18. Eduard Marinov, 2017. "The 2017 Nobel Prize in Economics," Economic Thought journal, Bulgarian Academy of Sciences - Economic Research Institute, issue 6, pages 117-159.
    19. Committee, Nobel Prize, 2017. "Richard H. Thaler: Integrating Economics with Psychology," Nobel Prize in Economics documents 2017-1, Nobel Prize Committee.
    20. Raquel M. Gaspar & Paulo M. Silva, 2019. "Investors’ Perspective on Portfolio InsuranceExpected Utility vs Prospect Theories," Working Papers REM 2019/92, ISEG - Lisbon School of Economics and Management, REM, Universidade de Lisboa.

    More about this item

    Keywords

    loss aversion; reference dependence; equilibrium;
    All these keywords.

    JEL classification:

    • C72 - Mathematical and Quantitative Methods - - Game Theory and Bargaining Theory - - - Noncooperative Games

    Statistics

    Access and download statistics

    Corrections

    All material on this site has been provided by the respective publishers and authors. You can help correct errors and omissions. When requesting a correction, please mention this item's handle: RePEc:cor:louvco:1997023. See general information about how to correct material in RePEc.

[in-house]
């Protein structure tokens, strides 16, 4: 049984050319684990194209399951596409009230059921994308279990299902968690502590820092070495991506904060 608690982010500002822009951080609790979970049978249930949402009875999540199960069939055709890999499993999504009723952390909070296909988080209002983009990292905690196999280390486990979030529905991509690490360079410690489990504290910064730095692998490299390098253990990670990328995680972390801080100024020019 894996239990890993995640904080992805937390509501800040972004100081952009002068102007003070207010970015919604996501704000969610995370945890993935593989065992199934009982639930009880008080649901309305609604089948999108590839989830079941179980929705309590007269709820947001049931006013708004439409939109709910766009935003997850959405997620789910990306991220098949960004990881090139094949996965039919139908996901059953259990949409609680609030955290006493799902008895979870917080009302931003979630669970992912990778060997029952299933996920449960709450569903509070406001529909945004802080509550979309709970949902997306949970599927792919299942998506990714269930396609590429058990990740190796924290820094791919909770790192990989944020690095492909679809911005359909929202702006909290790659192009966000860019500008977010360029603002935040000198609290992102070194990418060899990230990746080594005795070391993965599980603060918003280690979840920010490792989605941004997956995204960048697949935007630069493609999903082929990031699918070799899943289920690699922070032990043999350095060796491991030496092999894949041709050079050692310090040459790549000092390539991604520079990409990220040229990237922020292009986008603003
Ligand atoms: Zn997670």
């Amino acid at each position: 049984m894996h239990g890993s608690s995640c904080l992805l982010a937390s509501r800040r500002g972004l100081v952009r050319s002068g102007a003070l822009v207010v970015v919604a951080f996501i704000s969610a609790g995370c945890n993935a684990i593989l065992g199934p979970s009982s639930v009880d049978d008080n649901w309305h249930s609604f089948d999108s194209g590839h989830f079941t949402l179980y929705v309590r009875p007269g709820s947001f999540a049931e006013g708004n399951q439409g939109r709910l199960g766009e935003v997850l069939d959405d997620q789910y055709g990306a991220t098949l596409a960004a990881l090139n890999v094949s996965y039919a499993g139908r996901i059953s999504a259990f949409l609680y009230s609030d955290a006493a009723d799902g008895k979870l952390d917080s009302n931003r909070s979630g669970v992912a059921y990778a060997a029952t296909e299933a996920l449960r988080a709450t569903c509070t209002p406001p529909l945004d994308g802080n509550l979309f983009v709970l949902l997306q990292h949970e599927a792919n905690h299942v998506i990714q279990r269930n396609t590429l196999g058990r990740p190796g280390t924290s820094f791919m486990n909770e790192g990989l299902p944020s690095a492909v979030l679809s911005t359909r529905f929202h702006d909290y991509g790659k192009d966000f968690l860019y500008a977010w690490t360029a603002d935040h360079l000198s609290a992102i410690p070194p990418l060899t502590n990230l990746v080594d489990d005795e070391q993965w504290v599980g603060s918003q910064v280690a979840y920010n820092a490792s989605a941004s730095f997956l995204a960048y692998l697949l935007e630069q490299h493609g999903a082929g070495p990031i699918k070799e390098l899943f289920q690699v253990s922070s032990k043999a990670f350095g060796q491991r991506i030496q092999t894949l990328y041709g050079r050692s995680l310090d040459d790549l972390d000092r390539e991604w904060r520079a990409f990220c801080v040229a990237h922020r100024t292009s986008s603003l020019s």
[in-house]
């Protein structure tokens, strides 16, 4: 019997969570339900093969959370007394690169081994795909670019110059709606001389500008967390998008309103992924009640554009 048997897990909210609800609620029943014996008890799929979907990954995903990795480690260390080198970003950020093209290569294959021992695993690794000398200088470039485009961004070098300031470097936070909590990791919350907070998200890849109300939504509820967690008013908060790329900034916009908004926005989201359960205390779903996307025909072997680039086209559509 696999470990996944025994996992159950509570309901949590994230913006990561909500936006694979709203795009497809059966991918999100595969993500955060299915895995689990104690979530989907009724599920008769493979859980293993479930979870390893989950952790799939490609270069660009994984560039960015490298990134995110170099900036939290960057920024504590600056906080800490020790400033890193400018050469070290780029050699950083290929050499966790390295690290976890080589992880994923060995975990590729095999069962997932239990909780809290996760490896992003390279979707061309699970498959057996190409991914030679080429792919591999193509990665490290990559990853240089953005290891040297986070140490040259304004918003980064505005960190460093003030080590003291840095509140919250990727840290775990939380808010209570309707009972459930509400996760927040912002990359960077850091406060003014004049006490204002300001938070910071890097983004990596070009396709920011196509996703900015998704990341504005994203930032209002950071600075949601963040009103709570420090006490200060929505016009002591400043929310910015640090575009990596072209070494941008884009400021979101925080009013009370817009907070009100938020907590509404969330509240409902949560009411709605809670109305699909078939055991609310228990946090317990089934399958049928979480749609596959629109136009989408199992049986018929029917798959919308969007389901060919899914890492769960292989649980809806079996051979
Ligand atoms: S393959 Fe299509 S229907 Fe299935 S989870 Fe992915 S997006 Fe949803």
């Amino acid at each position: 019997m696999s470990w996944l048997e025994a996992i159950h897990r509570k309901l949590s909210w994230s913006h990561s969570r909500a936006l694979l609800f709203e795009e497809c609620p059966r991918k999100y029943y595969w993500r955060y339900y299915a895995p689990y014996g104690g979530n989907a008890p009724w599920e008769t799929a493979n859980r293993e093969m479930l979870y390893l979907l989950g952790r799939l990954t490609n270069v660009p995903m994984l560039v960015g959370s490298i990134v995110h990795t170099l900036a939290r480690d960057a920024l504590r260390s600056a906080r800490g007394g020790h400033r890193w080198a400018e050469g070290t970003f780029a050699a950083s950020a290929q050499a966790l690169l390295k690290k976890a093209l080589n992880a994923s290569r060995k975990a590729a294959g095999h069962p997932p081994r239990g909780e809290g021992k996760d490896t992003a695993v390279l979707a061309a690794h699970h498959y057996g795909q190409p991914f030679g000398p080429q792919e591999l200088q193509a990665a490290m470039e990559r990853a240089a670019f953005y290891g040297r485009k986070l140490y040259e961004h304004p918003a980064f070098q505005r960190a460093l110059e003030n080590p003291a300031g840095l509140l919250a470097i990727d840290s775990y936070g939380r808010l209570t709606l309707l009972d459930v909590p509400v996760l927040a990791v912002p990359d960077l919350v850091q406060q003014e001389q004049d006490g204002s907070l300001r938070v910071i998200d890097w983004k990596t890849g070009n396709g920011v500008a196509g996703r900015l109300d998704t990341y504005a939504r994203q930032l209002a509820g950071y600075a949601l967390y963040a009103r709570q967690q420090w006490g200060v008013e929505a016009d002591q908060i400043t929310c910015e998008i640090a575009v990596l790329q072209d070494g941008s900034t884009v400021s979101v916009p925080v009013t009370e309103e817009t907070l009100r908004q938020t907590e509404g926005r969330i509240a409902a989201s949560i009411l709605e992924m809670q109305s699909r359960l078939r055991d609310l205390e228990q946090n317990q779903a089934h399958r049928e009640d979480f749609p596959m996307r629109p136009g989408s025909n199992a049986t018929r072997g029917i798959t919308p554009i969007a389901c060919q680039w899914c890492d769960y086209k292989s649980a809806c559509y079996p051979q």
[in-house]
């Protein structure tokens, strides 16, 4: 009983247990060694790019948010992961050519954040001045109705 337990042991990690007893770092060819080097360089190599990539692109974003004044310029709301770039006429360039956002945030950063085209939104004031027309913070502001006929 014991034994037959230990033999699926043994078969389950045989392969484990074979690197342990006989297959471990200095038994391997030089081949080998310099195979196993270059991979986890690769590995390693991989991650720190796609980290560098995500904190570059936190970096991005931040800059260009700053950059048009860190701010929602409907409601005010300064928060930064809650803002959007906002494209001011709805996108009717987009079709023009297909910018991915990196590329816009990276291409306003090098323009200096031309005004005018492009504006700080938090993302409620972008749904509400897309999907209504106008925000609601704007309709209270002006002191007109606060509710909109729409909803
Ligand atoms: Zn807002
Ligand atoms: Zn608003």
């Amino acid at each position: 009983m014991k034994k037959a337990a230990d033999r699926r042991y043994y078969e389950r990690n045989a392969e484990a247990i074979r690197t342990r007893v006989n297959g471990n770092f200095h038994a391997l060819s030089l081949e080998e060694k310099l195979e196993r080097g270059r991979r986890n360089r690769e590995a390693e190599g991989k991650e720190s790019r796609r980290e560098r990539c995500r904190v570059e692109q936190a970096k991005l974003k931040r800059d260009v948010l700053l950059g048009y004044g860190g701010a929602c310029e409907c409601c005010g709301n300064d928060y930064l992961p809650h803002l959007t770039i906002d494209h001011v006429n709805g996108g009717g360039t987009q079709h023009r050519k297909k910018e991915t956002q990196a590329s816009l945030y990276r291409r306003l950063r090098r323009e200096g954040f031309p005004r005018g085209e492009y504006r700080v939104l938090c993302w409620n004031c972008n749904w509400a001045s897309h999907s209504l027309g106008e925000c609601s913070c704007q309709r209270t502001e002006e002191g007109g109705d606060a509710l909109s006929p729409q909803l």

For technical questions regarding this item, or to correct its authors, title, abstract, bibliographic or download information, contact: (Alain GILLIS). General contact details of provider: https://edirc.repec.org/data/coreebe.html .

    If you have authored this item and are not yet registered with RePEc, we encourage you to do it here. This allows to link your profile to this item. It also allows you to accept potential citations to this item that we are uncertain about.

    If CitEc recognized a reference but did not link an item in RePEc to it, you can help with this form .

    If you know of missing items citing this one, you can help us creating those links by adding the relevant references in the same way as above, for each refering item. If you are a registered author of this item, you may also want to check the "citations" tab in your RePEc Author Service profile, as there may be some citations waiting for confirmation.

    Please note that corrections may take a couple of weeks to filter through the various RePEc services.

    IDEAS is a RePEc service hosted by the Research Division of the Federal Reserve Bank of St. Louis . RePEc uses bibliographic data supplied by the respective publishers.